Loading presentation...

Present Remotely

Send the link below via email or IM

Copy

Present to your audience

Start remote presentation

  • Invited audience members will follow you as you navigate and present
  • People invited to a presentation do not need a Prezi account
  • This link expires 10 minutes after you close the presentation
  • A maximum of 30 users can follow your presentation
  • Learn more about this feature in our knowledge base article

Do you really want to delete this prezi?

Neither you, nor the coeditors you shared it with will be able to recover it again.

DeleteCancel

Make your likes visible on Facebook?

Connect your Facebook account to Prezi and let your likes appear on your timeline.
You can change this under Settings & Account at any time.

No, thanks

Novel of Choice- Flip by Martyn Bedford

By Jennifer Nguyen 9E
by

Jennifer Nguyen

on 22 August 2012

Comments (0)

Please log in to add your comment.

Report abuse

Transcript of Novel of Choice- Flip by Martyn Bedford

Novel of choice- FLIP by Martyn Bedford "Ever wake up in someone else's body?" "I had to see for myself," Rob said, quietly. "See if you were for real... or just some hoaxer, like the others said."
"And you think I am? For real, I mean."
Rob nodded. "You can always recognize another PE."
"How?"
"Mate, you just look so bloody lonely in there." Part One- What's it about?
FLIP is the novel I decided to study by Martyn Bedford.
It is a thrilling story about a boy named Alex Gray who wakes up to find himself in the wrong bedroom, in an unfamiliar house, in a different part of the country. The family at the breakfast table are total strangers. He is in great shock when he looks in the mirror as it is not his face that looks back, but the face of a boy named Phillip who is also known as 'Flip'. The rest of the book is about his quest to find out what happened to his body and how he can get back into it. This book contains questions of identity, the will to survive, and what you're willing to sacrifice to be alive making it impossible to put down. I would recommend this book to anyone who enjoys fantasy and sci-fi. About the Author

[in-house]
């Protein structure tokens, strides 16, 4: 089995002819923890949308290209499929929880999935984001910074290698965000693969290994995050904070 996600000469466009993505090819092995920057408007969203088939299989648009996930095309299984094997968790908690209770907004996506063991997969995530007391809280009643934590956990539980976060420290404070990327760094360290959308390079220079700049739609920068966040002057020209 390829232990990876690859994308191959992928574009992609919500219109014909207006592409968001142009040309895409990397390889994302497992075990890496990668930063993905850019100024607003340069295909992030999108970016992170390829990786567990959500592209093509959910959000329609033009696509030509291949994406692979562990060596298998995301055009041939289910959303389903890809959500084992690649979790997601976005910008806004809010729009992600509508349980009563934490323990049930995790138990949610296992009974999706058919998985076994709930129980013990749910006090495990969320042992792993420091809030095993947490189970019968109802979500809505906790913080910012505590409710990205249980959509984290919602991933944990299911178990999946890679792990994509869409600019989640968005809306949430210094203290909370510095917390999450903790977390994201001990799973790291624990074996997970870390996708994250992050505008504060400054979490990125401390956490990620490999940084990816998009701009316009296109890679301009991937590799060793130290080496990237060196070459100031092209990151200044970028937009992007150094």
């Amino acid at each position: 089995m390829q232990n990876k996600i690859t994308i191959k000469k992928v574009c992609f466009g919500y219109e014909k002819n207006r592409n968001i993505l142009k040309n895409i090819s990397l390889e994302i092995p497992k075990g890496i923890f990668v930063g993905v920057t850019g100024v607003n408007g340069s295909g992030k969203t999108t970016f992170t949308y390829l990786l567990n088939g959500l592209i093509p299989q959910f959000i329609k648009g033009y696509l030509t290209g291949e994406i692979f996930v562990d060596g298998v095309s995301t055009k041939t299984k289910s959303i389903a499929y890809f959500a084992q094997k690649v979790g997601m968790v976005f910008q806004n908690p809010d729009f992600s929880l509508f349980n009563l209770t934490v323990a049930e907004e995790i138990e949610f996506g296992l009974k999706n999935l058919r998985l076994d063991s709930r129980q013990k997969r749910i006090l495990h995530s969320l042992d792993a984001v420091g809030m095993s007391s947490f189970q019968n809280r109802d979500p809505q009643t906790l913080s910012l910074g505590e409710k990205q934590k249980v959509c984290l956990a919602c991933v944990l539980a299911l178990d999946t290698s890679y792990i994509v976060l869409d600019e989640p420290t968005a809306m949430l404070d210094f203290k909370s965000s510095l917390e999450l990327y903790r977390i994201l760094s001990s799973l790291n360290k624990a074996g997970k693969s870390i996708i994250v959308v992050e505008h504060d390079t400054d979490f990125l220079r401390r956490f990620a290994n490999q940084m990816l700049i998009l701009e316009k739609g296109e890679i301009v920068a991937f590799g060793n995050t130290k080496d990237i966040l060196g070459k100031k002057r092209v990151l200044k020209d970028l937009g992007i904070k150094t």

Martyn Bedford grew up in Croydon, South London where he worked in a bank for a year. He was the only child of Peter Bedford, a sheet-metal worker and Marjorie Bedford, a wages clerk. He has lived in West yorkshire for many years with his wife and two daughters.
Bedford went to a big comprehensive school and really enjoyed his time there. His first adult novel was about a disturbed man who took revenge on his former teachers.
Bedford has worked as a news reporter, football correspondent, features writer and sub-editor on newspapers all over England. He has also written many fiction novels for adults but has recently started to write books for teenagers and young adults.
Some of his other works include: Houdini Girl, Orange & Red, Black Cat, The Island of Lost Souls. His novels have been translated into 12 different languages.
As a former journalist, he now teaches on the English and Writing progamme at Leeds Trinity University College and has an MA in Creative writing from the University of East Anglia. FLIP is his first young adult novel. You Be the Critic

The book ‘FLIP’ should be included in the Year 9 reading program as it is unique book written by a very talented author. This book contains many great characteristics a good novel should have. Many readers would be able to relate to this book, wanting to continue turning the pages to see how similar they are to the characters. ‘Flip’ also contains a little mystery and the plot is very thrilling so you always ‘want’ to continue reading to find out the unexpected.
As soon as you read the blurb you are drawn into the book wanting to find out what happens. “How it is possible that Alex has become another boy-a boy called Philip, or Flip? But more importantly, how will he switch back to become himself again?” With blurbs like these your curiosity takes over and you read carefully not wanting to miss any clues given.
The language in this book is suitable for Young Adults as it is easy to understand and has a broad range of vocabulary. This is important because you want your audience to not only read a good story, but to also learn something through their read. Language is very important in novels because readers won’t read things with bland language. Would you believe? I want to die. As I have mentioned in Part One, ‘FLIP’ contains many suitable themes such as identity, relationships, escape, home, sense of self, alienation and even belonging. It is because of this broad range of themes that year 9s are able to enjoy this book. This book has so many different unexpected twists throughout the whole book and your eyes will be stuck to the pages wanting to know everything that happens.
The characters in this book help build up the story really well as they, like us are all different and unique. Instead of the characters revolving around the story, the story revolves around the characters making it much more interesting. This book is extremely gripping. It is fast-paced but still keeps you guessing and the plot is clever and unique, throwing you straight into the action right from the beginning.